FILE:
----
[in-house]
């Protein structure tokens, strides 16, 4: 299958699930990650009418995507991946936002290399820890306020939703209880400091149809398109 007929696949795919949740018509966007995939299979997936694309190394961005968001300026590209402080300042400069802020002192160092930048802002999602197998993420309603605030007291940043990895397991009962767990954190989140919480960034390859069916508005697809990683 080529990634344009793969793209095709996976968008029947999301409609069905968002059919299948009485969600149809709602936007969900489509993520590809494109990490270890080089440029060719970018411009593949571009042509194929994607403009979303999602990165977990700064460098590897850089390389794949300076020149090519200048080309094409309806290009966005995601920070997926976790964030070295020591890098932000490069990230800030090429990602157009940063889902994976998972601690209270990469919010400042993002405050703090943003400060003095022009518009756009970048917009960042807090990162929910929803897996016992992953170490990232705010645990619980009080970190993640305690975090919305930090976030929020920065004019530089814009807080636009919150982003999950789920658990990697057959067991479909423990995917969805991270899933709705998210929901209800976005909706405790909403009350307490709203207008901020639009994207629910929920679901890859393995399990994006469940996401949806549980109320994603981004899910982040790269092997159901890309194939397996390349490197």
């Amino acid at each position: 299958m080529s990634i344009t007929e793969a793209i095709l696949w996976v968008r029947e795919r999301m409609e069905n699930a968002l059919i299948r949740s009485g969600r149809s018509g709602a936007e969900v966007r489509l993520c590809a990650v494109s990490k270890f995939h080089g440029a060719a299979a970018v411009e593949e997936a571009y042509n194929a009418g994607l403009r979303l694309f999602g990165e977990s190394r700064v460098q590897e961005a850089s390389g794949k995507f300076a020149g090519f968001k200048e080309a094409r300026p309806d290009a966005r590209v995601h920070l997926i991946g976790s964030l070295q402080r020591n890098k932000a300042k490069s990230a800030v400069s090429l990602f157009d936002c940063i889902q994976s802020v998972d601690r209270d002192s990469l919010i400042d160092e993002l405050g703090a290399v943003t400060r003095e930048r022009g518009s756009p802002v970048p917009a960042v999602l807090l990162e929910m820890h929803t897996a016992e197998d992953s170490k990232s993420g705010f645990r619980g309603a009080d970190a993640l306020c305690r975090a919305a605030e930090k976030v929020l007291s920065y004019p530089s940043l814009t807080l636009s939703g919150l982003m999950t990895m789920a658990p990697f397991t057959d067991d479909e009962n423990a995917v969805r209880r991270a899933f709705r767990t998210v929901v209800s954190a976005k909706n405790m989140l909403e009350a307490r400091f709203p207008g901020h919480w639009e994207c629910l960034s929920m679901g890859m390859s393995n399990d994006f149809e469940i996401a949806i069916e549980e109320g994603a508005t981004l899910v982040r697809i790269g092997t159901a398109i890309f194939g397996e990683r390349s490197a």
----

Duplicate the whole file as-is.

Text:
[in-house]
């Protein structure tokens, strides 16, 4: 299958699930990650009418995507991946936002290399820890306020939703209880400091149809398109 007929696949795919949740018509966007995939299979997936694309190394961005968001300026590209402080300042400069802020002192160092930048802002999602197998993420309603605030007291940043990895397991009962767990954190989140919480960034390859069916508005697809990683 080529990634344009793969793209095709996976968008029947999301409609069905968002059919299948009485969600149809709602936007969900489509993520590809494109990490270890080089440029060719970018411009593949571009042509194929994607403009979303999602990165977990700064460098590897850089390389794949300076020149090519200048080309094409309806290009966005995601920070997926976790964030070295020591890098932000490069990230800030090429990602157009940063889902994976998972601690209270990469919010400042993002405050703090943003400060003095022009518009756009970048917009960042807090990162929910929803897996016992992953170490990232705010645990619980009080970190993640305690975090919305930090976030929020920065004019530089814009807080636009919150982003999950789920658990990697057959067991479909423990995917969805991270899933709705998210929901209800976005909706405790909403009350307490709203207008901020639009994207629910929920679901890859393995399990994006469940996401949806549980109320994603981004899910982040790269092997159901890309194939397996390349490197």
């Amino acid at each position: 299958m080529s990634i344009t007929e793969a793209i095709l696949w996976v968008r029947e795919r999301m409609e069905n699930a968002l059919i299948r949740s009485g969600r149809s018509g709602a936007e969900v966007r489509l993520c590809a990650v494109s990490k270890f995939h080089g440029a060719a299979a970018v411009e593949e997936a571009y042509n194929a009418g994607l403009r979303l694309f999602g990165e977990s190394r700064v460098q590897e961005a850089s390389g794949k995507f300076a020149g090519f968001k200048e080309a094409r300026p309806d290009a966005r590209v995601h920070l997926i991946g976790s964030l070295q402080r020591n890098k932000a300042k490069s990230a800030v400069s090429l990602f157009d936002c940063i889902q994976s802020v998972d601690r209270d002192s990469l919010i400042d160092e993002l405050g703090a290399v943003t400060r003095e930048r022009g518009s756009p802002v970048p917009a960042v999602l807090l990162e929910m820890h929803t897996a016992e197998d992953s170490k990232s993420g705010f645990r619980g309603a009080d970190a993640l306020c305690r975090a919305a605030e930090k976030v929020l007291s920065y004019p530089s940043l814009t807080l636009s939703g919150l982003m999950t990895m789920a658990p990697f397991t057959d067991d479909e009962n423990a995917v969805r209880r991270a899933f709705r767990t998210v929901v209800s954190a976005k909706n405790m989140l909403e009350a307490r400091f709203p207008g901020h919480w639009e994207c629910l960034s929920m679901g890859m390859s393995n399990d994006f149809e469940i996401a949806i069916e549980e109320g994603a508005t981004l899910v982040r697809i790269g092997t159901a398109i890309f194939g397996e990683r390349s490197a």